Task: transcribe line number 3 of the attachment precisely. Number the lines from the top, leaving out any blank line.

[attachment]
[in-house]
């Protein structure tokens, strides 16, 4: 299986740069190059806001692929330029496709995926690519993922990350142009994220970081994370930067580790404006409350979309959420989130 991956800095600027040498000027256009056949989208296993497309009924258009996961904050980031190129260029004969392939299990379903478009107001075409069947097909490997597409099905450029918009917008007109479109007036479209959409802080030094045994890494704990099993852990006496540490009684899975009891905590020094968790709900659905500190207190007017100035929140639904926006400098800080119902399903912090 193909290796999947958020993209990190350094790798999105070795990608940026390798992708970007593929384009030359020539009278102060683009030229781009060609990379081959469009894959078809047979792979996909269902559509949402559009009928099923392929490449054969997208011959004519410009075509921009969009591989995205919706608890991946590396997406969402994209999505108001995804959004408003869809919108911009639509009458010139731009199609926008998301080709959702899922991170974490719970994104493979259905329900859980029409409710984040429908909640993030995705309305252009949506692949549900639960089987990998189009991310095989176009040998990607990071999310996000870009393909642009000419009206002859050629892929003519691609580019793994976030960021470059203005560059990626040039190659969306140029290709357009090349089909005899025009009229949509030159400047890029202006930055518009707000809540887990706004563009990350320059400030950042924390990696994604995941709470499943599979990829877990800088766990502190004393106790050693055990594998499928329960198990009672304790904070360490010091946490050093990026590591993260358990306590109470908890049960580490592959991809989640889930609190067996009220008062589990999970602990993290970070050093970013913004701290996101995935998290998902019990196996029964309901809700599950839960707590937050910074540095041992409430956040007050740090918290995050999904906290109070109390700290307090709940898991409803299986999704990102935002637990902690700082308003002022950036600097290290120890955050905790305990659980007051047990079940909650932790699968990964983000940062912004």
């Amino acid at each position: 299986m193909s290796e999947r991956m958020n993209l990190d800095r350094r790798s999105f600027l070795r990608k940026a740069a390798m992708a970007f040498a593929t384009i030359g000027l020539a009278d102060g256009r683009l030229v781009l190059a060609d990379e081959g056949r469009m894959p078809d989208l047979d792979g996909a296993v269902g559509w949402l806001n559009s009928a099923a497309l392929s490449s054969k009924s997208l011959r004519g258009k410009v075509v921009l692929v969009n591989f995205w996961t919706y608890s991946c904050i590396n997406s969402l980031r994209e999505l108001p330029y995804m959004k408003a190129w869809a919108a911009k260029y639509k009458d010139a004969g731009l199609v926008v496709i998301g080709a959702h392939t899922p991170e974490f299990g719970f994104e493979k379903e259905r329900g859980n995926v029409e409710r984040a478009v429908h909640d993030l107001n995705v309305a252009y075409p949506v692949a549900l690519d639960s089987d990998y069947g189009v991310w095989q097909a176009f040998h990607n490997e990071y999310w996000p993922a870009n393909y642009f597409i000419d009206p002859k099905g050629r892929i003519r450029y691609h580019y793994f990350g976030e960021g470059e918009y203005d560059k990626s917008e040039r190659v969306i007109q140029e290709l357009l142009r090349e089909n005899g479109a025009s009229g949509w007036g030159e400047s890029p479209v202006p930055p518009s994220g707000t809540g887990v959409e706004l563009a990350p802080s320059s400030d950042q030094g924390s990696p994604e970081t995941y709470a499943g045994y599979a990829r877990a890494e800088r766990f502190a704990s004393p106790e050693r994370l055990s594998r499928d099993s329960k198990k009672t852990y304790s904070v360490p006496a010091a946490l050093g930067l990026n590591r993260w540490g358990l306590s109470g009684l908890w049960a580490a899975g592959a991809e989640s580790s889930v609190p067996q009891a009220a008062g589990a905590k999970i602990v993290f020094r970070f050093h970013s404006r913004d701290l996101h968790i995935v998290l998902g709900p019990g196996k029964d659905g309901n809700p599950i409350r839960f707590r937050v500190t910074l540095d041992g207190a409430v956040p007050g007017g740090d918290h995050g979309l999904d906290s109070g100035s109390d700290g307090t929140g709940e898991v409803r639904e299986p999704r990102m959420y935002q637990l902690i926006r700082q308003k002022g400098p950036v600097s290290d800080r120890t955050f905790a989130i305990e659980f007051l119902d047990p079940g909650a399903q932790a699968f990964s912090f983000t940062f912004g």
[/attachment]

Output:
């Amino acid at each position: 299986m193909s290796e999947r991956m958020n993209l990190d800095r350094r790798s999105f600027l070795r990608k940026a740069a390798m992708a970007f040498a593929t384009i030359g000027l020539a009278d102060g256009r683009l030229v781009l190059a060609d990379e081959g056949r469009m894959p078809d989208l047979d792979g996909a296993v269902g559509w949402l806001n559009s009928a099923a497309l392929s490449s054969k009924s997208l011959r004519g258009k410009v075509v921009l692929v969009n591989f995205w996961t919706y608890s991946c904050i590396n997406s969402l980031r994209e999505l108001p330029y995804m959004k408003a190129w869809a919108a911009k260029y639509k009458d010139a004969g731009l199609v926008v496709i998301g080709a959702h392939t899922p991170e974490f299990g719970f994104e493979k379903e259905r329900g859980n995926v029409e409710r984040a478009v429908h909640d993030l107001n995705v309305a252009y075409p949506v692949a549900l690519d639960s089987d990998y069947g189009v991310w095989q097909a176009f040998h990607n490997e990071y999310w996000p993922a870009n393909y642009f597409i000419d009206p002859k099905g050629r892929i003519r450029y691609h580019y793994f990350g976030e960021g470059e918009y203005d560059k990626s917008e040039r190659v969306i007109q140029e290709l357009l142009r090349e089909n005899g479109a025009s009229g949509w007036g030159e400047s890029p479209v202006p930055p518009s994220g707000t809540g887990v959409e706004l563009a990350p802080s320059s400030d950042q030094g924390s990696p994604e970081t995941y709470a499943g045994y599979a990829r877990a890494e800088r766990f502190a704990s004393p106790e050693r994370l055990s594998r499928d099993s329960k198990k009672t852990y304790s904070v360490p006496a010091a946490l050093g930067l990026n590591r993260w540490g358990l306590s109470g009684l908890w049960a580490a899975g592959a991809e989640s580790s889930v609190p067996q009891a009220a008062g589990a905590k999970i602990v993290f020094r970070f050093h970013s404006r913004d701290l996101h968790i995935v998290l998902g709900p019990g196996k029964d659905g309901n809700p599950i409350r839960f707590r937050v500190t910074l540095d041992g207190a409430v956040p007050g007017g740090d918290h995050g979309l999904d906290s109070g100035s109390d700290g307090t929140g709940e898991v409803r639904e299986p999704r990102m959420y935002q637990l902690i926006r700082q308003k002022g400098p950036v600097s290290d800080r120890t955050f905790a989130i305990e659980f007051l119902d047990p079940g909650a399903q932790a699968f990964s912090f983000t940062f912004g």